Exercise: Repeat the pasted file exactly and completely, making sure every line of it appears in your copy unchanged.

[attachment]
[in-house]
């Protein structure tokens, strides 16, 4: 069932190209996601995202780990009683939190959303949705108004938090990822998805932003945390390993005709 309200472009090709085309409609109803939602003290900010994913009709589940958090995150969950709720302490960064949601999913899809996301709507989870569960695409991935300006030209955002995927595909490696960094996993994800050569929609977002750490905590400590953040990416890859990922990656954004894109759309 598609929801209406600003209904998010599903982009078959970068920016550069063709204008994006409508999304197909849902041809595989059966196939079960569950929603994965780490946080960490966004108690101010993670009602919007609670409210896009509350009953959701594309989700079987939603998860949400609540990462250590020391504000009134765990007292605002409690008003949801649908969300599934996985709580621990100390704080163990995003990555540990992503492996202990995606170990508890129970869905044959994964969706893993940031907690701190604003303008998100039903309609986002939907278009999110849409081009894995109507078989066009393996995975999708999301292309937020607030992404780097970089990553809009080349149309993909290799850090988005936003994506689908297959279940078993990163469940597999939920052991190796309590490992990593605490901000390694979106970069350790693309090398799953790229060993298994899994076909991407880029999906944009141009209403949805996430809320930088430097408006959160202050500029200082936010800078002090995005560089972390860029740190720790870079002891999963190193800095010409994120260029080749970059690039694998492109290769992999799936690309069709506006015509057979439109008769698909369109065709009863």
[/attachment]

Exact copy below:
[in-house]
């Protein structure tokens, strides 16, 4: 069932190209996601995202780990009683939190959303949705108004938090990822998805932003945390390993005709 309200472009090709085309409609109803939602003290900010994913009709589940958090995150969950709720302490960064949601999913899809996301709507989870569960695409991935300006030209955002995927595909490696960094996993994800050569929609977002750490905590400590953040990416890859990922990656954004894109759309 598609929801209406600003209904998010599903982009078959970068920016550069063709204008994006409508999304197909849902041809595989059966196939079960569950929603994965780490946080960490966004108690101010993670009602919007609670409210896009509350009953959701594309989700079987939603998860949400609540990462250590020391504000009134765990007292605002409690008003949801649908969300599934996985709580621990100390704080163990995003990555540990992503492996202990995606170990508890129970869905044959994964969706893993940031907690701190604003303008998100039903309609986002939907278009999110849409081009894995109507078989066009393996995975999708999301292309937020607030992404780097970089990553809009080349149309993909290799850090988005936003994506689908297959279940078993990163469940597999939920052991190796309590490992990593605490901000390694979106970069350790693309090398799953790229060993298994899994076909991407880029999906944009141009209403949805996430809320930088430097408006959160202050500029200082936010800078002090995005560089972390860029740190720790870079002891999963190193800095010409994120260029080749970059690039694998492109290769992999799936690309069709506006015509057979439109008769698909369109065709009863």